What Role Does The Office Retain For Our Leadership Teams?
“Why should I return to the office when I can work from here?” …
Schools are out, the holiday season has arrived, and the demands on our leader’s time, flexibility, and the option to work from home is a hot topic for discussion. This challenge remains front and centre for many of the leadership organisations I work with, and given that leaders need to drive this agenda, the return to the office debate is grabbing my attention this week.
Where do you sit on the WFH debate? What do you gain from working in the office, or is the office an outdated pre-pandemic concept?
There’s no doubt that the office, in its traditional sense, is outdated and out of fashion. When organisations hold onto that outdated view of what the office provides, they risk losing the commitment of their leadership teams and the advantage of what Covid created.
The pandemic brought about a seismic shift in how we work and lead our teams. One thing that has been slow to return to its pre-pandemic identity and day-to-day role is the office. Once a place of role modelling, learning and relationship building, and more recently a space where we question, why am I here?
Is there a WFH war looming for leadership?
On one side, employees advocate for the flexibility and convenience of remote work, while employers are grappling with the relevance and necessity of the traditional office space.
This challenge remains front and centre for many organisations I work with. The goal is similar – we want a thriving working space. The challenge is consistent; the office corridors remain empty.
Leaders need to reconsider the pull factor. If you want to encourage your team back into the office, it needs to provide something beyond the reach of a laptop.
This change of focus means an overhaul of the office identity is needed, and the success of this will rely on leaders to think creatively about what the pull of the office should be.
So, what are your options?
Huddling into a meeting room to talk face-to-face through spreadsheets, KPI’s and operational objectives could feel more like being pushed back to the home office. What part of this discussion is unique and differentiates the need to be here physically?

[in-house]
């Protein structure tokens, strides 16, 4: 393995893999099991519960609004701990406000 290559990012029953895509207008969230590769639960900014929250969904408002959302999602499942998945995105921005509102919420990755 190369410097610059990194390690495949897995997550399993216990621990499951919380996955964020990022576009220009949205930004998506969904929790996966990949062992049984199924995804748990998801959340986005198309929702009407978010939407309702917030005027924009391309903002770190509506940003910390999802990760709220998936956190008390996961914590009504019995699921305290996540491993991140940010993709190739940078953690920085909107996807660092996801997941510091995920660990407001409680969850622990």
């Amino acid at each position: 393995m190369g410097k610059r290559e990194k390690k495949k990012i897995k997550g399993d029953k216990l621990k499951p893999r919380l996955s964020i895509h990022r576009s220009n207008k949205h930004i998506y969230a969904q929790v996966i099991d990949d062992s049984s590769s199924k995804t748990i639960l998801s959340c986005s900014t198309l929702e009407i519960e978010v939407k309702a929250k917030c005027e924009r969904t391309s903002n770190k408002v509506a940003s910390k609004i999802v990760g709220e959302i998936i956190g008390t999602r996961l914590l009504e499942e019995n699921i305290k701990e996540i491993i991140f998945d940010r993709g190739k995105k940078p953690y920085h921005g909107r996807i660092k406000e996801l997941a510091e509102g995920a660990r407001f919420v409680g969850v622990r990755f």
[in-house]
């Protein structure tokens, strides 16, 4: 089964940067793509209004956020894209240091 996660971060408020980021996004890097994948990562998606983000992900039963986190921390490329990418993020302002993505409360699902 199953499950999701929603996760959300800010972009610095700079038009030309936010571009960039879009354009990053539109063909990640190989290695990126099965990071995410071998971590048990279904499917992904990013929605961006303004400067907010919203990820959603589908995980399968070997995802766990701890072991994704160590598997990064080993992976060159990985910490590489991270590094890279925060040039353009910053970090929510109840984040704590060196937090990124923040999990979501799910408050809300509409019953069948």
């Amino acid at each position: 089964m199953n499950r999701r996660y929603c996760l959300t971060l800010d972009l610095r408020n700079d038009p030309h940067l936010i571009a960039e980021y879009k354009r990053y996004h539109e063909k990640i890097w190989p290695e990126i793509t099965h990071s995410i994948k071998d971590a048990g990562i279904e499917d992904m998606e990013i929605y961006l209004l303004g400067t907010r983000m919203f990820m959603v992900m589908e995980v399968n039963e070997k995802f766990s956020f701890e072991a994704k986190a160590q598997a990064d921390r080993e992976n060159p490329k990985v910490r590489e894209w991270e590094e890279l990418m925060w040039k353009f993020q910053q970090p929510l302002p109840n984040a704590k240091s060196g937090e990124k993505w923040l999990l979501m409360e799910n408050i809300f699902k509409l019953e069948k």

The key to leadership effectiveness in this context is in the leader’s style and self-management to consciously create an environment that makes your team feel like they want to be there. The easy option is to continue running through your meeting virtually, but what opportunity is missed from that approach?
Think strategy sessions, brainstorming meetings, the reward of relationship-building opportunities and in-person offerings that create energy, vibrancy and team cohesion.
Forward-thinking organisations have seized on the opportunity to incorporate wellness offers into their office environments to encourage their teams to socialise and feel good in their working environments.
What can you leverage?
The pandemic forced us to adapt our working styles. A great deal was achieved at pace and under pressure whilst grappling with ambiguity. If you consider what you were missing from your office environment during that time, you may uncover the answer to what we want your office location to be now.
Offices can be transformed into dynamic spaces that prioritise collaboration, creativity, and social interaction. This may involve creating flexible workstations, incorporating innovative technologies, and designing spaces fostering unity rather than an individual focus.
It’s the leader’s role to ensure their offices remain relevant by reimagining the office as a destination for meaningful interactions and cultivating a strong organisational culture.
How are your leaders creating the path to a new land?
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